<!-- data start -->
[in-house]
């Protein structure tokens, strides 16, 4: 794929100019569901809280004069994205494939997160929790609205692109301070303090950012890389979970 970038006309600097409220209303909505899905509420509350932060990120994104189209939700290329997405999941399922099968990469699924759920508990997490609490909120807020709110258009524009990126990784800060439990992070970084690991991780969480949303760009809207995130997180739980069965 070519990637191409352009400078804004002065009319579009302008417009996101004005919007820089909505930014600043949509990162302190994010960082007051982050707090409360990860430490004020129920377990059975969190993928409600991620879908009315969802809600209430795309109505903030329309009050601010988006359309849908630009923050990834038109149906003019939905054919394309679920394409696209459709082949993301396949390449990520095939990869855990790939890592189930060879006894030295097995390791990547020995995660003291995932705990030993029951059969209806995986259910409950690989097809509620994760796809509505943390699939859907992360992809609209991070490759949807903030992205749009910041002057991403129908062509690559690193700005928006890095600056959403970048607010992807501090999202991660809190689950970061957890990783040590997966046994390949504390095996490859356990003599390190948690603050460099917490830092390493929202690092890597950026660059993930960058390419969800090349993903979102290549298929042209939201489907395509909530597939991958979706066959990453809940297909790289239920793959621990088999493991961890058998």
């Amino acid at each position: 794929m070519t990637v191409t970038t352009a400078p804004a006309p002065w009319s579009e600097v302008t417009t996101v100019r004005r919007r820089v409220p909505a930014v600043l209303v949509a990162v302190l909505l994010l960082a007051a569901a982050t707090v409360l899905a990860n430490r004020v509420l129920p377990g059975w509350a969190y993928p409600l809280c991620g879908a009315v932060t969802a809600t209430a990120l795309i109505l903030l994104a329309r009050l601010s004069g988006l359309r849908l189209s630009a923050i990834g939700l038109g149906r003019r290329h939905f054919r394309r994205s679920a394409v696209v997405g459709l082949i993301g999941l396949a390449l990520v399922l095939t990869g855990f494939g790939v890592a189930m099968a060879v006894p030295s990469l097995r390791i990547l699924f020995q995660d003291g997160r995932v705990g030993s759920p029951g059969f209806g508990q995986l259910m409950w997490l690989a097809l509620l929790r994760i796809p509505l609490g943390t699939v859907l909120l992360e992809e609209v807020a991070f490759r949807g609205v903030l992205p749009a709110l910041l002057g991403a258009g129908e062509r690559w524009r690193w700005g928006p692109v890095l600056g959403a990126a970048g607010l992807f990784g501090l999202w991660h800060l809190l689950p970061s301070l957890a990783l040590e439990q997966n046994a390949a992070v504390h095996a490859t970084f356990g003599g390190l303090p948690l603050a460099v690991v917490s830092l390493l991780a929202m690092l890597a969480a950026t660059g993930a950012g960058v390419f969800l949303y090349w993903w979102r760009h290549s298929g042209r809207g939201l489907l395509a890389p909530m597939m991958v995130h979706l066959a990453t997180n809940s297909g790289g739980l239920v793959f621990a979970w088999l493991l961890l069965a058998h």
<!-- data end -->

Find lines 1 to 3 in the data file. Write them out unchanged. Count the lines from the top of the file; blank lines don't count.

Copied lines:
[in-house]
């Protein structure tokens, strides 16, 4: 794929100019569901809280004069994205494939997160929790609205692109301070303090950012890389979970 970038006309600097409220209303909505899905509420509350932060990120994104189209939700290329997405999941399922099968990469699924759920508990997490609490909120807020709110258009524009990126990784800060439990992070970084690991991780969480949303760009809207995130997180739980069965 070519990637191409352009400078804004002065009319579009302008417009996101004005919007820089909505930014600043949509990162302190994010960082007051982050707090409360990860430490004020129920377990059975969190993928409600991620879908009315969802809600209430795309109505903030329309009050601010988006359309849908630009923050990834038109149906003019939905054919394309679920394409696209459709082949993301396949390449990520095939990869855990790939890592189930060879006894030295097995390791990547020995995660003291995932705990030993029951059969209806995986259910409950690989097809509620994760796809509505943390699939859907992360992809609209991070490759949807903030992205749009910041002057991403129908062509690559690193700005928006890095600056959403970048607010992807501090999202991660809190689950970061957890990783040590997966046994390949504390095996490859356990003599390190948690603050460099917490830092390493929202690092890597950026660059993930960058390419969800090349993903979102290549298929042209939201489907395509909530597939991958979706066959990453809940297909790289239920793959621990088999493991961890058998």
């Amino acid at each position: 794929m070519t990637v191409t970038t352009a400078p804004a006309p002065w009319s579009e600097v302008t417009t996101v100019r004005r919007r820089v409220p909505a930014v600043l209303v949509a990162v302190l909505l994010l960082a007051a569901a982050t707090v409360l899905a990860n430490r004020v509420l129920p377990g059975w509350a969190y993928p409600l809280c991620g879908a009315v932060t969802a809600t209430a990120l795309i109505l903030l994104a329309r009050l601010s004069g988006l359309r849908l189209s630009a923050i990834g939700l038109g149906r003019r290329h939905f054919r394309r994205s679920a394409v696209v997405g459709l082949i993301g999941l396949a390449l990520v399922l095939t990869g855990f494939g790939v890592a189930m099968a060879v006894p030295s990469l097995r390791i990547l699924f020995q995660d003291g997160r995932v705990g030993s759920p029951g059969f209806g508990q995986l259910m409950w997490l690989a097809l509620l929790r994760i796809p509505l609490g943390t699939v859907l909120l992360e992809e609209v807020a991070f490759r949807g609205v903030l992205p749009a709110l910041l002057g991403a258009g129908e062509r690559w524009r690193w700005g928006p692109v890095l600056g959403a990126a970048g607010l992807f990784g501090l999202w991660h800060l809190l689950p970061s301070l957890a990783l040590e439990q997966n046994a390949a992070v504390h095996a490859t970084f356990g003599g390190l303090p948690l603050a460099v690991v917490s830092l390493l991780a929202m690092l890597a969480a950026t660059g993930a950012g960058v390419f969800l949303y090349w993903w979102r760009h290549s298929g042209r809207g939201l489907l395509a890389p909530m597939m991958v995130h979706l066959a990453t997180n809940s297909g790289g739980l239920v793959f621990a979970w088999l493991l961890l069965a058998h």